3 ． What is a must when travelling in Madrid?
A ． Having dinner earlier.
B ． Enjoying flamenco.
C ． Visiting Prado Museum.
D ． Drinking in a tapas bar.
Singapore’s tradition of eating out in places called hawker centers is now recognized by the United Nations for its cultural importance.
A hawker is a person who sells food or goods and advertises by shouting at people walking by on the street. Hawkers are an important part of Singaporean culture. Open-air eating areas where hawkers sell their goods are very popular. Famous chefs, such as Anthony Bourdain and Gordon Ramsay have praised them.
On Wednesday, the United Nations, cultural agency, UNESCO, added the city’s “hawker culture,” to its Representative List of the Intangible Cultural Heritage of Humanity. Singapore sought to have hawker culture added to the list about two years ago. Now that it has been recognized, Singapore must provide a report every six years to UNESCO. The report must show efforts the city-state has made to save and support its hawker culture.
“These centers serve as ‘community dining rooms’, where people from diverse backgrounds gather and share the experience of dining over breakfast, lunch and dinner,” UNESCO said.
In the 1970s, Singapore cleaned up its streets so the city moved street hawkers to new eating centers. These areas were part of an effort to improve the island. Now, the centers offer many different low-cost meals for local people and provide a pleasing social setting. The 2018 film Crazy Rich Asians showed its stars enjoying meals at a famous night market. Some sellers even received Michelin stars from a famous restaurant rating system for their meals costing only a few dollars.
But, now the average age of a hawker in Singapore is 60 years old. Younger Singaporeans now want to work in offices. They are less interested in working in small restaurants. The COVID-19 health crisis also hurt sales, preventing foreign visitors and locals from eating out.
1 ． What do we know about hawkers from paragraph 2?
A ． They sell goods in the open-air area.
B ． They are famous chefs.
C ． They are Singapore natives.
D ． They are popular all over the world.
2 ． Why is hawker culture added to UNESCO’s list?
A ． For the efforts Singapore has made.
B ． For its importance in showing Singapore’s culture.
C ． For the report Singapore provided.
D ． For the recommendation by UNESCO.
3 ． Why is the film Crazy Rich Asians mentioned?
A ． To advertise the film.
B ． To introduce the stars.
C ． To show the popularity of hawker centers.
D ． To help the sellers receive Michelin stars.
4 ． What is the last paragraph mainly about?
A ． The difficulties hawker culture are facing.
B ． The average age of hawkers.
C ． The effect caused by COVID-19.
D ． The future of the hawker culture.
“Don’t tell anyone”. We hear these words when someone tells a secret to us. But it can be hard to keep a secret. We often tend to “ spill the beans ”, even if we regret it later.
According to Asim Shah, professor in the Menninger Department of Psychiatry and Behavioral Sciences at Baylor College of Medicine, US, keeping a secret may well “become a burden”. This is because people often have an “obsessive and anxious urge to share it with someone”.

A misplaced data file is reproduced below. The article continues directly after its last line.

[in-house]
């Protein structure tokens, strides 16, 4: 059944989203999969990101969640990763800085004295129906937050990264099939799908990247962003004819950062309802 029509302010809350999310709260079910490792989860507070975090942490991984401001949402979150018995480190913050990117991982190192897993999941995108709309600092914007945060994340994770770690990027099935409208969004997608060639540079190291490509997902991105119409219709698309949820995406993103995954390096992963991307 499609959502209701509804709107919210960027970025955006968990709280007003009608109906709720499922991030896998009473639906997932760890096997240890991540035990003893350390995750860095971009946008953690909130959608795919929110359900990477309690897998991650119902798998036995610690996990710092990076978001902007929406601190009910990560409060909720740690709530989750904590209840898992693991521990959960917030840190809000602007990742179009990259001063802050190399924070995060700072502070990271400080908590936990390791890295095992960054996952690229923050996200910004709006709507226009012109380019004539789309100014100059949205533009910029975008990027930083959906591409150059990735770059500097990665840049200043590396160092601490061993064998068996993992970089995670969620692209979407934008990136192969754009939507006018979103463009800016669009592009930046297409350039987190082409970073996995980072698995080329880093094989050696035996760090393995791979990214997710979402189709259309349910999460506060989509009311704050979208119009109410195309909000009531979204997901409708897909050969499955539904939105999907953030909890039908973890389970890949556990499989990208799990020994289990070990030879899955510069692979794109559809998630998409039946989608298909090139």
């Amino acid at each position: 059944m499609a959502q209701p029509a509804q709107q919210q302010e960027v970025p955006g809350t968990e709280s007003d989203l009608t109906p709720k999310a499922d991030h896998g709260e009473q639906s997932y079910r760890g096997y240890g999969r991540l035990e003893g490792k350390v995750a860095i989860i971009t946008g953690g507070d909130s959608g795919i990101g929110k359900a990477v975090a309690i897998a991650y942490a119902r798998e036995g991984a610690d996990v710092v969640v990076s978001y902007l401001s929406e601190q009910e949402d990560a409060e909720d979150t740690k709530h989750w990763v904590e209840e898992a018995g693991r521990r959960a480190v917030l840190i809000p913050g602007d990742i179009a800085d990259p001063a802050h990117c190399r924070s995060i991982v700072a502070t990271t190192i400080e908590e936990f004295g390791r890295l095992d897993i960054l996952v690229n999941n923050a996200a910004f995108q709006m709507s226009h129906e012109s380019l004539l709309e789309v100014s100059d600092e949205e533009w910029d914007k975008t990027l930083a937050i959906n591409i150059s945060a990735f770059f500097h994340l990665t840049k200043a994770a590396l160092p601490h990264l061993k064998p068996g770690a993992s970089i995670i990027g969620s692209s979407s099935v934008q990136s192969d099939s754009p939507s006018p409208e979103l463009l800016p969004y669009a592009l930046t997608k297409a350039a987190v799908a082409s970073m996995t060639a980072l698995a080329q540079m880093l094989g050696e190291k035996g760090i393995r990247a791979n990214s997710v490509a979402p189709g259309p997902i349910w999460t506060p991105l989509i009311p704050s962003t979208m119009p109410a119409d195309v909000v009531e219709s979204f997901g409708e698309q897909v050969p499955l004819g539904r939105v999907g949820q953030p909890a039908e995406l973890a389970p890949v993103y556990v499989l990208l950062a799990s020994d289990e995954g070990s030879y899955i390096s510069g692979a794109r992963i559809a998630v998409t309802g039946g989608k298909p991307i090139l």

An earlier study, led by Anita E. Kelly, a scientist at the University of Notre Dame, US, suggested that keeping a secret could cause stress. People entrusted ( 受委托的 ) with secrets can suffer from depression, anxiety, and body aches, reported the Daily Mail.
But with secrets so often getting out, why do people share them at all?Shah explained that people often feel that it will help them keep a person as a friend. Another reason people share secrets is guilt over keeping it from someone close to them. A sense of distrust can develop when people who are close do not share it with each other. “Keeping or sharing secrets often puts people in a position of either gaining or losing the trust of someone,” according to Shah.
He added that talkative people could let secrets slip out ( 泄露 ). But this doesn’t mean that it is a good idea only to share secrets with quiet people. A quiet person may be someone who keeps everything inside. To tell such a person a secret may cause them stress, and make them talk about the secret.
Shah said that to judge whether to tell someone a secret, you’d better put yourself in their position. Think about how you would feel to be told that you mustn’t give the information away. Shah also recommended that if you accidentally give up someone’s secret you should come clean about it. Let the person know that their secret isn’t so secret anymore.
1 ． What does underlined words “spill the beans” mean?
A ． Cut up beans. B ． Burst into laughter.
C ． Let out the secret. D ． Keep the words.
2 ． What did researchers at the University of Notre Dame discover about secret-keeping?
A ． It can help promote friendships between people. B ． It can result in mental and physical problems.
C ． It can result in a sense of distrust between friends. D ． It can harm relationships between friends.
3 ． What is the main message of Paragraph 5?
A ． It’s not a good idea to share your secrets with others.
B ． It’s better to share your secrets with quiet people.
C ． Quiet people suffer less stress from keeping secrets.
D ． Talkative people are unlikely to keep secrets.
4 ． What does Shah suggest people do if they give away someone’s secret by accident?
A ． Buy the person a gift as an apology.
B ． Stay away from the person.
C ． Exchange a new secret with the person.
D ． Tell the affected person what happened.